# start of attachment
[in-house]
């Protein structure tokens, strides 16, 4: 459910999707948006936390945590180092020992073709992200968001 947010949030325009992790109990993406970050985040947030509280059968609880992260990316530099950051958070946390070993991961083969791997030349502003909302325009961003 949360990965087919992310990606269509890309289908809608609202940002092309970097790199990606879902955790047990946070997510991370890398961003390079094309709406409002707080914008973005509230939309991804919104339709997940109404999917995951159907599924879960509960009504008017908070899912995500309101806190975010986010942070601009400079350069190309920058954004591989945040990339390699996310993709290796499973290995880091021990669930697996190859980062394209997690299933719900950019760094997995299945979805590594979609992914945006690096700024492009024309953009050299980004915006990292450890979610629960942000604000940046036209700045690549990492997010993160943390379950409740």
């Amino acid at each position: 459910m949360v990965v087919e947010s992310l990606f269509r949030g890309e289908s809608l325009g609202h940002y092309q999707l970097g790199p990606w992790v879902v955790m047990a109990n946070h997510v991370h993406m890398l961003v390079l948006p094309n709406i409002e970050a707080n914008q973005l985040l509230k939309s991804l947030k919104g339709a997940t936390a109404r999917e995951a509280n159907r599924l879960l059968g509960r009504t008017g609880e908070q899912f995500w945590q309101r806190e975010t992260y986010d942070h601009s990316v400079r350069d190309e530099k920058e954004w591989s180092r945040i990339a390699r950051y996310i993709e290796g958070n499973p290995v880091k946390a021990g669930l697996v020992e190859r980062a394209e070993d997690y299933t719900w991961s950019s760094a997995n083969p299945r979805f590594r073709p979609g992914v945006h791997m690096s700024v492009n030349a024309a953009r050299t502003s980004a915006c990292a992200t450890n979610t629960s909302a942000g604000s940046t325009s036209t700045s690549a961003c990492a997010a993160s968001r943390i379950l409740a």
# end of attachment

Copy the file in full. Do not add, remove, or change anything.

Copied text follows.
[in-house]
């Protein structure tokens, strides 16, 4: 459910999707948006936390945590180092020992073709992200968001 947010949030325009992790109990993406970050985040947030509280059968609880992260990316530099950051958070946390070993991961083969791997030349502003909302325009961003 949360990965087919992310990606269509890309289908809608609202940002092309970097790199990606879902955790047990946070997510991370890398961003390079094309709406409002707080914008973005509230939309991804919104339709997940109404999917995951159907599924879960509960009504008017908070899912995500309101806190975010986010942070601009400079350069190309920058954004591989945040990339390699996310993709290796499973290995880091021990669930697996190859980062394209997690299933719900950019760094997995299945979805590594979609992914945006690096700024492009024309953009050299980004915006990292450890979610629960942000604000940046036209700045690549990492997010993160943390379950409740």
């Amino acid at each position: 459910m949360v990965v087919e947010s992310l990606f269509r949030g890309e289908s809608l325009g609202h940002y092309q999707l970097g790199p990606w992790v879902v955790m047990a109990n946070h997510v991370h993406m890398l961003v390079l948006p094309n709406i409002e970050a707080n914008q973005l985040l509230k939309s991804l947030k919104g339709a997940t936390a109404r999917e995951a509280n159907r599924l879960l059968g509960r009504t008017g609880e908070q899912f995500w945590q309101r806190e975010t992260y986010d942070h601009s990316v400079r350069d190309e530099k920058e954004w591989s180092r945040i990339a390699r950051y996310i993709e290796g958070n499973p290995v880091k946390a021990g669930l697996v020992e190859r980062a394209e070993d997690y299933t719900w991961s950019s760094a997995n083969p299945r979805f590594r073709p979609g992914v945006h791997m690096s700024v492009n030349a024309a953009r050299t502003s980004a915006c990292a992200t450890n979610t629960s909302a942000g604000s940046t325009s036209t700045s690549a961003c990492a997010a993160s968001r943390i379950l409740a």